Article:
Offensive

“But we preach Christ crucified, a stumbling block to Jews and folly to Gentiles, but to those who are called, both Jews and Greeks, Christ the power of God and the wisdom of God” (1 Corinthians 1:23,24).

The word Paul uses in Greek for “stumbling block,” is skandalon – a “scandal,” or an “offense.” First century people did not feel warm and fuzzy emotions when they thought about crucifixions; they felt fear and revulsion. Continue reading “Offensive”

He knew it all along

Shall I not drink the cup that the Father has given me?” (John 18:11)

We often consider the unfair treatment Jesus suffered. He was mocked, beaten, ridiculed, spat upon, struck, blindfolded, stripped, beaten, humiliated (Isaiah 53:1-12; Acts 8:32; 1 Peter 2:19-23). All this, before he was nailed to a cross and hung up to die.

He who created man and placed him in a Garden of paradise and showered him with blessings, found himself in a Garden of sorrow, showered with bloody sweat. Continue reading “He knew it all along”

God’s “theory of everything”

No saying of Jesus is more perplexing than this: “My God, My God, why have you forsaken me?” (Matthew 27:46; Mark 15:34).

I’ve tried most of my life to understand this saying. I’ve heard preaching on it, read books and chapters of books and commentaries about it. It all seems satisfactory in some ways, unfulfilling in others.

Invariably, I will say that it puzzles me, and someone retorts with a statement that sounds as if they figured it out years ago. I’m sorry (not sorry) if I don’t believe you. Continue reading “God’s “theory of everything””

The God who does nothing

“You would have no power over me at all unless it were not given you from above” (John 19:11)

Imagine having power to create a universe with billions of galaxies, and more billions of stars within, planets around those stars, and – at least in essence – the power to duplicate even your own self.

This is the awesome power of God (Exodus 20:11; Psalm 146:6); His strength is unlimited (Job 36:22). Continue reading “The God who does nothing”

What should we do?

It is late May, the Day of Pentecost. The past few months have been momentous. Almost two months ago the prophet from Nazareth was executed – crucified – by the Romans, although we hear it was instigated by the Jewish leaders. Yet within days many of his followers were saying that he had come back from the dead. Some claimed to have seen him within the past few weeks! You can’t help but wonder what might happen at Pentecost.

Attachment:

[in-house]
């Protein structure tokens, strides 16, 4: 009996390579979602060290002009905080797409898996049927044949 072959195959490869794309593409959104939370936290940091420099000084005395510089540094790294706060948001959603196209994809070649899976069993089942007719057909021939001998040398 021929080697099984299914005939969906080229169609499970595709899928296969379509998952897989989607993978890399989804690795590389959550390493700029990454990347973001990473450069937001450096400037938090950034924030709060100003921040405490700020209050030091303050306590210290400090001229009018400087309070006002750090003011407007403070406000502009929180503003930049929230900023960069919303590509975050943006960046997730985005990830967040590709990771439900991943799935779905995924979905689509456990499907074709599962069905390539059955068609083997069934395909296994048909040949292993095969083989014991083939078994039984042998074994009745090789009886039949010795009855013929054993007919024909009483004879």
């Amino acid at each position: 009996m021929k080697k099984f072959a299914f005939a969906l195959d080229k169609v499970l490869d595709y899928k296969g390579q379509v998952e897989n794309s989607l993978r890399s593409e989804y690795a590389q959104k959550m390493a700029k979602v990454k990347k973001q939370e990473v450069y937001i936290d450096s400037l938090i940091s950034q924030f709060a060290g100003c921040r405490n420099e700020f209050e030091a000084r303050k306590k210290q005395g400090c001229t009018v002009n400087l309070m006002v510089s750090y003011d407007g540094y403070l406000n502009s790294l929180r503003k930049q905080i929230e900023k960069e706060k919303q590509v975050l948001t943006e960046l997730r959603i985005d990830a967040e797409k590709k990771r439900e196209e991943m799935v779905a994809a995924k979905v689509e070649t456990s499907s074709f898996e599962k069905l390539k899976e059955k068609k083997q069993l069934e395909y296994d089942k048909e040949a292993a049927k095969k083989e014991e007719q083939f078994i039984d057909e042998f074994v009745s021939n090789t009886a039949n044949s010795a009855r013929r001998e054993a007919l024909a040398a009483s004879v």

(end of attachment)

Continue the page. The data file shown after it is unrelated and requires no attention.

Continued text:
Jews from all over the world have come home for this great Jewish festival. It is now about nine o’clock on Sunday morning. Many have gathered for the morning sacrifice and prayers. Suddenly, we hear the sound of a great gust of wind but, strangely, we can’t feel even a breeze stirring the air. Continue reading “What should we do?”

The last temptation of Jesus

As Jesus approached the time of betrayal, it would seem he did so with the same apprehension that you or I would have had. What lied ahead of him was the worst events you could image from either a physical or spiritual perspective.

Physically it was one of the most torturous deaths that humans had ever devised: crucifixion. The Romans had taken this form of execution to the heights of torture and humiliation, as well. From what I understand, they knew exactly where to put the nails to inflict the most excruciating pain possible. Continue reading “The last temptation of Jesus”

Christ, Christians and the mob mentality

The way people treated Christ is basically how they’ll treat his disciples. Since persecution is a fact of life for Christians (2 Timothy 3:12), we shouldn’t expect anything less.

“If the world hates you, you know that it hated Me before it hated you” (John 15:18, NKJV).

Everything about Jesus’ trial was illegal (Mark 14:53-59). Their hatred consumed them (Isaiah 53:7-9). The mob took to the streets with blood on their minds. They were willing to free a notorious murderer and a thief just so they could see Jesus killed (Matthew 27:17-20). Continue reading “Christ, Christians and the mob mentality”

Women of great faith

When we think of those who followed Jesus, the first group that usually comes to our minds are the twelve apostles. Jesus selected them and they spent several years traveling with Jesus as he went from place to place healing and teaching. When we study the gospels, we quickly discover that there were many people in addition to the twelve who accompanied Jesus. When Jesus sent his disciples out on their own by pairs, he sent out around 70, not just the twelve (see Luke 10). At times there was such a great number of people surrounding Jesus that he would try to get away from the crowds to an isolated place, often to spend time with just the twelve or to pray (see Matthew 14). Continue reading “Women of great faith”

Get rid of the evidence

“Now a large crowd of Judeans learned that Jesus was there, and so they came not only because of him but also to see Lazarus whom he had raised from the dead. So the chief priests planned to kill Lazarus too, for on account of him many of the Jewish people from Jerusalem were going away and believing in Jesus” (John 12:9-11 NET).

As Jesus approached Jerusalem for his last Passover week, his situation was very different from previous Passovers. He had reached what we, today, would call “celebrity status.” As a result, wherever he was, he attracted large crowds. In fact, the Jewish people had been looking for him since they had arrived in Jerusalem (John 11:56). In addition to this, just a few months earlier he had been called to Bethany where he brought Lazarus back to life from the dead, even after he had been buried for four days (John 11:39). No wonder Jesus’ popularity had risen among the people! Continue reading “Get rid of the evidence”